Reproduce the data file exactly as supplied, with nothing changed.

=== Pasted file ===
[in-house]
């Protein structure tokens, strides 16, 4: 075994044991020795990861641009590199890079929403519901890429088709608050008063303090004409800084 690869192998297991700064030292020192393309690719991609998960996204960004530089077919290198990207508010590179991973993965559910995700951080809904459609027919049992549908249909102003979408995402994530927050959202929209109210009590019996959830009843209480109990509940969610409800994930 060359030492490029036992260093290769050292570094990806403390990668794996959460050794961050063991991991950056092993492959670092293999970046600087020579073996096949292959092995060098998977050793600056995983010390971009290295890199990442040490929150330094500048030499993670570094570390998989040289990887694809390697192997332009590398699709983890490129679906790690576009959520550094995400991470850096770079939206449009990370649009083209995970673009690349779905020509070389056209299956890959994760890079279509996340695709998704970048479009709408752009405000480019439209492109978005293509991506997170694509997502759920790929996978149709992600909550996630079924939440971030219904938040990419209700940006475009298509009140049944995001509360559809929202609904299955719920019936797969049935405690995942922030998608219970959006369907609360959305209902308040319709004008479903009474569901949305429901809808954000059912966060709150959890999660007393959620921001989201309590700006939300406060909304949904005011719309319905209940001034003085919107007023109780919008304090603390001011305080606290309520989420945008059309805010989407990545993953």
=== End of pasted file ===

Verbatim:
[in-house]
């Protein structure tokens, strides 16, 4: 075994044991020795990861641009590199890079929403519901890429088709608050008063303090004409800084 690869192998297991700064030292020192393309690719991609998960996204960004530089077919290198990207508010590179991973993965559910995700951080809904459609027919049992549908249909102003979408995402994530927050959202929209109210009590019996959830009843209480109990509940969610409800994930 060359030492490029036992260093290769050292570094990806403390990668794996959460050794961050063991991991950056092993492959670092293999970046600087020579073996096949292959092995060098998977050793600056995983010390971009290295890199990442040490929150330094500048030499993670570094570390998989040289990887694809390697192997332009590398699709983890490129679906790690576009959520550094995400991470850096770079939206449009990370649009083209995970673009690349779905020509070389056209299956890959994760890079279509996340695709998704970048479009709408752009405000480019439209492109978005293509991506997170694509997502759920790929996978149709992600909550996630079924939440971030219904938040990419209700940006475009298509009140049944995001509360559809929202609904299955719920019936797969049935405690995942922030998608219970959006369907609360959305209902308040319709004008479903009474569901949305429901809808954000059912966060709150959890999660007393959620921001989201309590700006939300406060909304949904005011719309319905209940001034003085919107007023109780919008304090603390001011305080606290309520989420945008059309805010989407990545993953």